Seven days of mayhem: Random killings expose lethality of Democrat crime policies
More than three-quarters of U.S. voters said violent crime is a major problem in a poll taken one month from Election Day.
The Facts Inside Our Reporter’s Notebook
- college dad who was gunned down in a suburban New York hotel
- perpetrators were two homeless men
- focused relentlessly on the killing last week of 40-year-old Keaira Bennefield
- two men were shot
- Zeldin said.
- man illegally in the United States
- Mikayla Yegge told the New York Post
- Trump has encouraged Republicans to make fighting crime a centerpiece
- Trump told Just the News
- Friday debate
- FBI reported last week
- POLITICO/Morning Consult poll
- New Mexico Gov. Michelle Lujan Grisham last week demanded
A college dad shot by two homeless men high on drugs and long sought by police. An illegal migrant who stabbed eight on the Las Vegas strip. An abused wife slaughtered after her husband was released without cash bail.
In a single week, the Democrats' permissive approach to law enforcement — insecure borders, cashless bail and exploding homelessness — left a lethal wake of innocent victims that shook communities coast to coast and invigorated a political debate less than 30 days from mid-term elections.
"Policymakers have decided that law-abiding citizens are secondary and that those who commit crimes are afforded protections that embolden more crime," Dutchess County Executive Marcus Molinaro in New York told Fox News earlier this week.
Molinaro was reacting to the tragic shooting death of Paul Kutz, a 53-year-old college dad who was gunned down in a suburban New York hotel while visiting his son during family weekend at Marist College.
The suspects were two homeless men wanted in connection with other crimes who were smoking a PCP-like substance and had bomb-making materials in their room, police have said,
New York has been ground zero for liberals' experimentation with cashless bail, and the toll exacted by repeat offenders is mounting daily.
U.S. Rep. Lee Zeldin, the GOP nominee for governor of New York, has focused relentlessly on the killing last week of 40-year-old Keaira Bennefield, who was shot dead in front of her children, while wearing a bulletproof vest and fearing for her life from her husband.
Her husband, Adam Bennefield, is suspected of killing her after he was released on cashless bail on five different charges, including assault, harassment, and menacing — none of which are bail-eligible.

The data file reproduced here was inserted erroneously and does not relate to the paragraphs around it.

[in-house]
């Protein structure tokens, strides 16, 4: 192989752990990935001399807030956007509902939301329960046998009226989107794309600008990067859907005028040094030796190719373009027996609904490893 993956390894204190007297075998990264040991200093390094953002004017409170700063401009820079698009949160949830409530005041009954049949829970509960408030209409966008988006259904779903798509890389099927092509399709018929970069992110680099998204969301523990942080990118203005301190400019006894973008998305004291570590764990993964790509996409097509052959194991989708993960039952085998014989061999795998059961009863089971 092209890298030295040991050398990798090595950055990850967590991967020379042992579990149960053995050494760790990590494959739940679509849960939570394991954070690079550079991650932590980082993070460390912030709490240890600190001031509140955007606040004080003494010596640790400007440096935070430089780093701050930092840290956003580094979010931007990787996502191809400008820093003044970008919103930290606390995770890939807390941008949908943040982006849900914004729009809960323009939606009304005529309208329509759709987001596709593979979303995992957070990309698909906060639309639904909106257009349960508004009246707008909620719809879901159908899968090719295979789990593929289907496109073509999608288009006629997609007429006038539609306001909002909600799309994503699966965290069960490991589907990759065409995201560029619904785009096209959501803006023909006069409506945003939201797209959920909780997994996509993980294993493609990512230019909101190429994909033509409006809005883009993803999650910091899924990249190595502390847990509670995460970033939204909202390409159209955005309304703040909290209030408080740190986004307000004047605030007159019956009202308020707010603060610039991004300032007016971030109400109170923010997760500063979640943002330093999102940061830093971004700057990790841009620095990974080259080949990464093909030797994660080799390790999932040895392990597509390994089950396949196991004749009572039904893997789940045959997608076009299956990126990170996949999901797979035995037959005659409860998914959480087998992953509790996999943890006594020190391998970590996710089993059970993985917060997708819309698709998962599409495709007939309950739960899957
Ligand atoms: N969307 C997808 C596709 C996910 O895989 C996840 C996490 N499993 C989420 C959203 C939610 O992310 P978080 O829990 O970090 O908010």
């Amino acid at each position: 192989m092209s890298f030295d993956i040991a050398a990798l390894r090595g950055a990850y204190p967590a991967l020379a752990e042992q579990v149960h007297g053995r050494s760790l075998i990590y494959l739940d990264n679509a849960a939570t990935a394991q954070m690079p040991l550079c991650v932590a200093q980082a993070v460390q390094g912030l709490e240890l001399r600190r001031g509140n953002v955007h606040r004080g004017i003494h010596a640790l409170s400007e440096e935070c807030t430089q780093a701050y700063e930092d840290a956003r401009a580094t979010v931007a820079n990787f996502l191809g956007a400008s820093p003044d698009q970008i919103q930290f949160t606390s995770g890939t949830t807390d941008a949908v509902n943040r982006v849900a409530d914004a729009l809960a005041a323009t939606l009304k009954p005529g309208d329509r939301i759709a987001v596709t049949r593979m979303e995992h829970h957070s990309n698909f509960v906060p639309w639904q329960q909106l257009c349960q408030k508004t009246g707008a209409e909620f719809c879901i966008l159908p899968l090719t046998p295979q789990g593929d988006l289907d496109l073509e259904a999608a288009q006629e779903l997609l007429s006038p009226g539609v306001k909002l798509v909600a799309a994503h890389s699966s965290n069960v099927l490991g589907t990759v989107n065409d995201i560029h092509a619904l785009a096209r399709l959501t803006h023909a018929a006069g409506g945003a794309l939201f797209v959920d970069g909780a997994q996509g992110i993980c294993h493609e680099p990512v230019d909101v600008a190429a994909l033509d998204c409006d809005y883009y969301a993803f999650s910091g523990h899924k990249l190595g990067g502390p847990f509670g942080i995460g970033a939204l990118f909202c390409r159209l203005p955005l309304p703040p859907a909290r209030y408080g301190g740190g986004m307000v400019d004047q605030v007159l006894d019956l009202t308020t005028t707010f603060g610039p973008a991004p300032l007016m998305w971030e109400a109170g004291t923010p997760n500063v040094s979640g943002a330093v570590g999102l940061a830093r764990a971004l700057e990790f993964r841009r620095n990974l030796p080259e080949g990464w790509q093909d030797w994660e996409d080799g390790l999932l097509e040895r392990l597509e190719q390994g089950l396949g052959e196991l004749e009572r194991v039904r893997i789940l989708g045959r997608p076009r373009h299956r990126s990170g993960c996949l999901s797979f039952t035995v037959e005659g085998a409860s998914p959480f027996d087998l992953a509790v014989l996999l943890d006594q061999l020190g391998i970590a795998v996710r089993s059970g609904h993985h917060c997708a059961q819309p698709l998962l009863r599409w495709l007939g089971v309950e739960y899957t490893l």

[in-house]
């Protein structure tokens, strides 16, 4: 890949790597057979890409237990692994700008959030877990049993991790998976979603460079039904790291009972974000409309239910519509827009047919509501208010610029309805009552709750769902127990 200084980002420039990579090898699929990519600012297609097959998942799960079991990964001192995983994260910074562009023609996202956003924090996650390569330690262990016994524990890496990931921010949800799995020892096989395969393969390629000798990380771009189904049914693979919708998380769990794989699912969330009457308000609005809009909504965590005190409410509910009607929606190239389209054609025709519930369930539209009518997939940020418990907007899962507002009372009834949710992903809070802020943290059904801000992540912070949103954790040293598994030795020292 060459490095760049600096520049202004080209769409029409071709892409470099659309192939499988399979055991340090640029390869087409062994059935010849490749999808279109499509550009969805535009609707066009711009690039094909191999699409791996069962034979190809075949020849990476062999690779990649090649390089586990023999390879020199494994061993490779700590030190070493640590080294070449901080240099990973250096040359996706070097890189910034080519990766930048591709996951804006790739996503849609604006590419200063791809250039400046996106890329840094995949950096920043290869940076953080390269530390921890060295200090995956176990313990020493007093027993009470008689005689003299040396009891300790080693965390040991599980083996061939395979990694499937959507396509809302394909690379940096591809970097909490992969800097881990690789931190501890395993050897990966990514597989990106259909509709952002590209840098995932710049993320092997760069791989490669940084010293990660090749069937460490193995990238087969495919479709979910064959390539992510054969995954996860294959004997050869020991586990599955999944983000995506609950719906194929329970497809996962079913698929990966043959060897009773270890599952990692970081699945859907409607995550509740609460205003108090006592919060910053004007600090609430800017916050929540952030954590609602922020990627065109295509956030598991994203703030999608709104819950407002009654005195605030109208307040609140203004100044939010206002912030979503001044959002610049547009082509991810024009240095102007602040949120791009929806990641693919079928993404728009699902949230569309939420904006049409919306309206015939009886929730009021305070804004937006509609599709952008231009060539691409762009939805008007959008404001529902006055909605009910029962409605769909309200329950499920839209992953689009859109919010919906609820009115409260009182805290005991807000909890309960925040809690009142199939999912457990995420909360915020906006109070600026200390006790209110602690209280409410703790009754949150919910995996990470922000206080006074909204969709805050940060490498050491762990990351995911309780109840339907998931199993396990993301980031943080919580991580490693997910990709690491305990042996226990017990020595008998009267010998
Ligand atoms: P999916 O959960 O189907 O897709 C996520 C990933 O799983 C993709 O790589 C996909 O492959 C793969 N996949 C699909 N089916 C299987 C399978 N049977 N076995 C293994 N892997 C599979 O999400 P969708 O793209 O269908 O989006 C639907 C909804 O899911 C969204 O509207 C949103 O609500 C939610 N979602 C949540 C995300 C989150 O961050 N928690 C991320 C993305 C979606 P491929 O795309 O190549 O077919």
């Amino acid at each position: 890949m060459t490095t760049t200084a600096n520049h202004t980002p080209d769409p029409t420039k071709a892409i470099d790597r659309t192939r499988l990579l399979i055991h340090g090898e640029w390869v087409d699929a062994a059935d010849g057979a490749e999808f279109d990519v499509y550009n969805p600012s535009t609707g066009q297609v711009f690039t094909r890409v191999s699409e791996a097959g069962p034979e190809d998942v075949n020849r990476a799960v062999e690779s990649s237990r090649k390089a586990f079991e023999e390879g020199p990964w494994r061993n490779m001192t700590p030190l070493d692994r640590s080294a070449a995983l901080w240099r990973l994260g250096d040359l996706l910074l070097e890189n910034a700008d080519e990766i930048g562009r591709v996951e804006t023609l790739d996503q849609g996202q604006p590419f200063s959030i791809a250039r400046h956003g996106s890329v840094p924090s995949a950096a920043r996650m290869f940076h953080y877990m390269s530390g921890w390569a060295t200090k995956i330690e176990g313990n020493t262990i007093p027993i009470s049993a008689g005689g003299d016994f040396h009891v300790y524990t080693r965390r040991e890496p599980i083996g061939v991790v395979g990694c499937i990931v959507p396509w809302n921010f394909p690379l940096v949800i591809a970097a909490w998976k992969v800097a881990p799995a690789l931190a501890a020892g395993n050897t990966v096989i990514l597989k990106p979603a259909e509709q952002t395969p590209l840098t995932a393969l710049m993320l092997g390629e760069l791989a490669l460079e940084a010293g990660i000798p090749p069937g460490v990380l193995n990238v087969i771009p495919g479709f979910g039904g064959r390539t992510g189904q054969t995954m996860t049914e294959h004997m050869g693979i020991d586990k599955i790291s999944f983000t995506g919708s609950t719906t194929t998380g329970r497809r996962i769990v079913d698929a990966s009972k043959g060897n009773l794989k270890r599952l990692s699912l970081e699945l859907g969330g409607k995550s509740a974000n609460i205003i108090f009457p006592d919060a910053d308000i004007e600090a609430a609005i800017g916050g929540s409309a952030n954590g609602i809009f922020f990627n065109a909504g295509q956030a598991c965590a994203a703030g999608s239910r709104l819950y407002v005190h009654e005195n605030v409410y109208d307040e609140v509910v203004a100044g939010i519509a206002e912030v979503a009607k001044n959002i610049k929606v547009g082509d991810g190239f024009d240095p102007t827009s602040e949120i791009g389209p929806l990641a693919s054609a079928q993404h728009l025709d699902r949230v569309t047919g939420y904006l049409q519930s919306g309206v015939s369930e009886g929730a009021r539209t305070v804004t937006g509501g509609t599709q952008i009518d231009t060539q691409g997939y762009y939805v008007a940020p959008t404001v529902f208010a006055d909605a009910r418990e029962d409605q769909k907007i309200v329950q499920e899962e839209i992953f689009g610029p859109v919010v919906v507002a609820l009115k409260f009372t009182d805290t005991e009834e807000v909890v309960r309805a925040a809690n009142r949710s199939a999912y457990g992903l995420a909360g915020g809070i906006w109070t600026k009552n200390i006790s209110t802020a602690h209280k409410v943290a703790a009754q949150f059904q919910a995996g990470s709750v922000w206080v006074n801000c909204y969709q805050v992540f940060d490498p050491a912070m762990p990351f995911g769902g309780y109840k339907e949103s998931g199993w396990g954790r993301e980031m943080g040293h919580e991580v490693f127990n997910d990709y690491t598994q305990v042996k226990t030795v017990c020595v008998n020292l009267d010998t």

"There are too many pro-criminal laws getting passed right now up in Albany," an exasperated Zeldin said last week. "When do we say it's time to start sticking up for law-abiding New Yorkers instead of sticking up for criminals?"
The crime wave came literally to Zeldin's doorstep on Sunday, when two men were shot in front of his Long Island house with his daughters inside.
The men collapsed by Zeldin's porch as the congressman was headed to a Columbus Day event in the Bronx, making his home a crime scene.
The daughters "were at the kitchen table doing homework," Zeldin said. "One of the bullets landed just 30 feet from them. They acted very swiftly and smartly in response."
Halfway across the country, the iconic Las Vegas Strip was turned into a bloody killing field Thursday when a Guatemalan man illegally in the United States knifed eight victims, killing two, including a showgirl, police said.
The episode stunned tourists and street entertainers alike, some of whom said they were afraid to go back on the streets.
"We're all really distraught — it happened on one of the safer locations on the Strip and at 11 o'clock in the morning," showgirl Mikayla Yegge told the New York Post.
"We don't feel safe being out there," she added. "We don't know what we're going to do next or how we are going to continue to make money."
Former President Donald Trump has encouraged Republicans to make fighting crime a centerpiece of their bid to win back Congress over the final month of the election.
"People are afraid to walk outside to buy a loaf of bread," Trump told Just the News in an interview last week. "And we have to change that."
Crime has been a focal point of several key races where Democrats who supported permissive criminal justice policies in the past — like Wisconsin's Mandela Barnes and Pennsylvania's John Fetterman — have found themselves on the defensive in debates and in television ads by their GOP rivals.
"We have a huge problem with skyrocketing crime," Sen. Ron Johnson (R-Wisc.) said at a Friday debate. "One of the issues is we're not keeping criminals in jail."
The FBI reported last week that murders rose 4.3% last year, after a record 30% spike in 2020.
The issue has soared to the top of the list for November voters. More than three-quarters of voters said violent crime is a major problem, according to a new POLITICO/Morning Consult poll released Wednesday.
Some Democrats are crying uncle, seeking help from the federal government. New Mexico Gov. Michelle Lujan Grisham last week demanded that the Justice Department send more law enforcement to her state.
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